A: [laughs] Yes! I do. So many people love when we do it and you can’t help but end up loving it, too. I have to have a connection like that with an audience, to be able to deliver it the way I want to. And then, of course, “Neutron Dance” is definitely one of my favorites because it has a gospel tone and gospel is actually my first love in music.

Q: And because you sang lead on it.

A: That’s right. [laughs]

Q: “Neutron Dance” appeared on an album called Breakout that included three other huge hits (“I’m So Excited,” “Jump” and “Automatic”) and saw you and Anita and June sell millions of records and win multiple awards. You all had been relatively famous previous to that, but this brought you to another level. Your personal struggles from that time are well documented, but did things also get weird with how you all dealt with each other?

A: Yeah, things were rocky, mainly because it wasn’t in any of our control. Back in the day, we were at the mercy of these record companies and managers and agents. We were just kind of lost and floating around. Sometimes we didn’t even know what record company we were with, or even when we were going to record. Or what we going to record. And then we’d be arguing, asking, “Why did you make that deal, and why wasn’t I involved in it?”

Q: Did people try to pit you and your sisters against each other, business-wise?

A: I don’t know if they did or not, but what I do know is that we were very naive to the business and the way the record business was played. And it definitely was played. So many people had only their best interests at heart. And we didn’t have business friends, like other people had. We didn’t have lawyers in our family to protect us. We were at the mercy of trusting people we didn’t know. I don’t know whether they tried to pit us against each other or not, but I know that we struggled when we were caught in the middle of it. Nothing prepares you for something like that.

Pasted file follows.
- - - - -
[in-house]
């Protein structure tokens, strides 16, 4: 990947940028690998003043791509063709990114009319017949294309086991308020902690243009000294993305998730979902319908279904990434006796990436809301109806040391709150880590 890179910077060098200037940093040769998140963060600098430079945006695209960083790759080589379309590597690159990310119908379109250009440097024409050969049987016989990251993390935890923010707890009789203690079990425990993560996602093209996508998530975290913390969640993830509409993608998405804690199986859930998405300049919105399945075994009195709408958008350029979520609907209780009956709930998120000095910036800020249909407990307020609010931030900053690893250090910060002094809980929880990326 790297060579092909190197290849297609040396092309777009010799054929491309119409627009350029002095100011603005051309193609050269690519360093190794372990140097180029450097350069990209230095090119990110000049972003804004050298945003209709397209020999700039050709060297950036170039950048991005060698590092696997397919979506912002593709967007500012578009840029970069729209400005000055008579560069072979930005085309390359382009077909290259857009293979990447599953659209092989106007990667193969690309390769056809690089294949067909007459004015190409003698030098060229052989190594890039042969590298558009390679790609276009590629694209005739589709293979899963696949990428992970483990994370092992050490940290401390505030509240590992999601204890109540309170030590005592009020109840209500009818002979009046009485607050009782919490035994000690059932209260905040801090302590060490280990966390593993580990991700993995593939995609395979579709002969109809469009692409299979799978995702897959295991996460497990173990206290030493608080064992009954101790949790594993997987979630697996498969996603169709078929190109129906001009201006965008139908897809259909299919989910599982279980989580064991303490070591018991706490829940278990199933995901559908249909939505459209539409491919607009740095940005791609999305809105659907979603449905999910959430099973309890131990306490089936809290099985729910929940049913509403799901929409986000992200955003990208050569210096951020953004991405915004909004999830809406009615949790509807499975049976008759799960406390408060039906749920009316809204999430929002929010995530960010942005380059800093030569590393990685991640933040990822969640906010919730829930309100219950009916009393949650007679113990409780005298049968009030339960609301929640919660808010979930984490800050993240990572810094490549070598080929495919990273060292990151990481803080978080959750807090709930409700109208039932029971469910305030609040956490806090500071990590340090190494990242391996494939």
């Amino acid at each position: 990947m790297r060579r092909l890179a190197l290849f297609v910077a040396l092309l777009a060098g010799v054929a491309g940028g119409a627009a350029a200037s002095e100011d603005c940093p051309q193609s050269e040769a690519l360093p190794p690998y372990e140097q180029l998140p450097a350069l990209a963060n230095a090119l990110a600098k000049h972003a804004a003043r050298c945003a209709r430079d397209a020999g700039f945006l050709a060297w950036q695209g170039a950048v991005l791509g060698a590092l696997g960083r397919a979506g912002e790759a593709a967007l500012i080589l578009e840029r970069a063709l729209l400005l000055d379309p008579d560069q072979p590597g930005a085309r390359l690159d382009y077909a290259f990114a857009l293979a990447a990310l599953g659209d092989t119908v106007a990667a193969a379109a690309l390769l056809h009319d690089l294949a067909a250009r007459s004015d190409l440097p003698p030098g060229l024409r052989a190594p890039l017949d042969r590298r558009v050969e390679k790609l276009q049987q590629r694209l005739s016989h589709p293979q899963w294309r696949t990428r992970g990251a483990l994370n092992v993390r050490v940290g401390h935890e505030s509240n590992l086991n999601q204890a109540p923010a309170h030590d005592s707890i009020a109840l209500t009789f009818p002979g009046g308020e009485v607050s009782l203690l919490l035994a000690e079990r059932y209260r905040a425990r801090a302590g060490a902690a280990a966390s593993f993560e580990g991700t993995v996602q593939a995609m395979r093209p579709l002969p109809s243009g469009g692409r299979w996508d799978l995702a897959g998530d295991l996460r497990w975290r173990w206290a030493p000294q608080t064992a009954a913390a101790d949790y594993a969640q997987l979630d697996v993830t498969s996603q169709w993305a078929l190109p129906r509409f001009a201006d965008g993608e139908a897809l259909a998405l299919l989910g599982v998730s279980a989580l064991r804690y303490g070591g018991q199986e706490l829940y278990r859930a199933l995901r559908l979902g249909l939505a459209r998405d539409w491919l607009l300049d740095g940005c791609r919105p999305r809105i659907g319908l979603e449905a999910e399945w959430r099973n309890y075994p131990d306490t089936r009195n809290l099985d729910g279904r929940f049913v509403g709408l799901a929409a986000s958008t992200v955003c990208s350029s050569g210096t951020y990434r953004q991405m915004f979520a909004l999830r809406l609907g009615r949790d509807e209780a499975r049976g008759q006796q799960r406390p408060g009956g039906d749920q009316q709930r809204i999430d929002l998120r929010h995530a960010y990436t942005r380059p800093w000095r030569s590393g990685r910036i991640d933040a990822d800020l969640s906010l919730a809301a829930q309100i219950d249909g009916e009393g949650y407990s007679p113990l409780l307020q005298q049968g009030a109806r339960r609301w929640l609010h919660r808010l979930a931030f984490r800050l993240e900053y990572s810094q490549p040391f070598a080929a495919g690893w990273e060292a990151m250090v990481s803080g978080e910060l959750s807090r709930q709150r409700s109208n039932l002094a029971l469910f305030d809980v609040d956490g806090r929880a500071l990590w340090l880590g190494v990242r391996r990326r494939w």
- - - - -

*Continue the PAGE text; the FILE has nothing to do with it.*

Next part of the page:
Q: All of your sisters have a distinctive voice, but your voice is especially unique as it is uncharacteristically deep for a female in pop music. There have been countless artists whose race surprised listeners, but you’re the only artist I’ve spoken with who surprised some listeners in regard to your gender.

A: [laughs loudly]

Q: Particularly with the hit song “Automatic,” on which you sang lead. Did you know when you recorded it that someone who heard it could confuse your identity?

A: Oh, sure. I had already been kind of used to that, anyway, because my voice has been low ever since I was a teenager. My mother’s voice was kind of low, and I remember as a teenager I would mimic Nina Simone. She would sing that song from “Porgy and Bess” in her low voice and I would imitate her.

Q: “I Loves You, Porgy.” I can definitely recognize the similarities.

A: Yes! I loved other artists as well, like Aretha, Gladys Knight, Tina Turner and Diana Ross. They are all my idols. But Nina had that voice, you know? Having that low voice as well, I thought, “Make the best of it, girl.”

Q: “Neutron Dance” and “Automatic” were both big hits. If everything else was equal, do you enjoy being out front more? Or do you like harmonizing background more?